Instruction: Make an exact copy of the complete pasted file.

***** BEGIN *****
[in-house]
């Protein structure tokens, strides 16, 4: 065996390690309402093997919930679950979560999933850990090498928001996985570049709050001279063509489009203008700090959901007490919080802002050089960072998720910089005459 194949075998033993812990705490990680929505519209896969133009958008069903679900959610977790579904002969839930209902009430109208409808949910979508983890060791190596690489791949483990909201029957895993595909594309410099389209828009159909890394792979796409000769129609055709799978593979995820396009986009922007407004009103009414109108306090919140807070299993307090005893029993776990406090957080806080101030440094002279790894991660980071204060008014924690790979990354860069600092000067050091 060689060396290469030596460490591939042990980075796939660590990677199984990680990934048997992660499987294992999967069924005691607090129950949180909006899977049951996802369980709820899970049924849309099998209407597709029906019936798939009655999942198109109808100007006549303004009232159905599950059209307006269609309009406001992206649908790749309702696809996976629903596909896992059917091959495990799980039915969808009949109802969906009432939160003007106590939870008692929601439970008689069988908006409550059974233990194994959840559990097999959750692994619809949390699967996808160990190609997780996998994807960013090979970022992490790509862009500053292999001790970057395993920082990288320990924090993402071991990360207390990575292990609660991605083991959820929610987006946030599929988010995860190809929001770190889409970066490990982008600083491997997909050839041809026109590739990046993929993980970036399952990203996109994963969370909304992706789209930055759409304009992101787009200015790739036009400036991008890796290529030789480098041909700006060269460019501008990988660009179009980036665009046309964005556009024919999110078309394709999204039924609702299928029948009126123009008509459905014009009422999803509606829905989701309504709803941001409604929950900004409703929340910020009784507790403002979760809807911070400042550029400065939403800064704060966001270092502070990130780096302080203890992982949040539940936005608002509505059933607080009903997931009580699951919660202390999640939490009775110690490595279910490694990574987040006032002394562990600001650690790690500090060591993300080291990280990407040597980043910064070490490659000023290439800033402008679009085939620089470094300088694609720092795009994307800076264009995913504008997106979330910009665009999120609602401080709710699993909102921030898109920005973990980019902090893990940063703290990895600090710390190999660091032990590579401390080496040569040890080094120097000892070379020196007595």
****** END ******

[in-house]
């Protein structure tokens, strides 16, 4: 065996390690309402093997919930679950979560999933850990090498928001996985570049709050001279063509489009203008700090959901007490919080802002050089960072998720910089005459 194949075998033993812990705490990680929505519209896969133009958008069903679900959610977790579904002969839930209902009430109208409808949910979508983890060791190596690489791949483990909201029957895993595909594309410099389209828009159909890394792979796409000769129609055709799978593979995820396009986009922007407004009103009414109108306090919140807070299993307090005893029993776990406090957080806080101030440094002279790894991660980071204060008014924690790979990354860069600092000067050091 060689060396290469030596460490591939042990980075796939660590990677199984990680990934048997992660499987294992999967069924005691607090129950949180909006899977049951996802369980709820899970049924849309099998209407597709029906019936798939009655999942198109109808100007006549303004009232159905599950059209307006269609309009406001992206649908790749309702696809996976629903596909896992059917091959495990799980039915969808009949109802969906009432939160003007106590939870008692929601439970008689069988908006409550059974233990194994959840559990097999959750692994619809949390699967996808160990190609997780996998994807960013090979970022992490790509862009500053292999001790970057395993920082990288320990924090993402071991990360207390990575292990609660991605083991959820929610987006946030599929988010995860190809929001770190889409970066490990982008600083491997997909050839041809026109590739990046993929993980970036399952990203996109994963969370909304992706789209930055759409304009992101787009200015790739036009400036991008890796290529030789480098041909700006060269460019501008990988660009179009980036665009046309964005556009024919999110078309394709999204039924609702299928029948009126123009008509459905014009009422999803509606829905989701309504709803941001409604929950900004409703929340910020009784507790403002979760809807911070400042550029400065939403800064704060966001270092502070990130780096302080203890992982949040539940936005608002509505059933607080009903997931009580699951919660202390999640939490009775110690490595279910490694990574987040006032002394562990600001650690790690500090060591993300080291990280990407040597980043910064070490490659000023290439800033402008679009085939620089470094300088694609720092795009994307800076264009995913504008997106979330910009665009999120609602401080709710699993909102921030898109920005973990980019902090893990940063703290990895600090710390190999660091032990590579401390080496040569040890080094120097000892070379020196007595």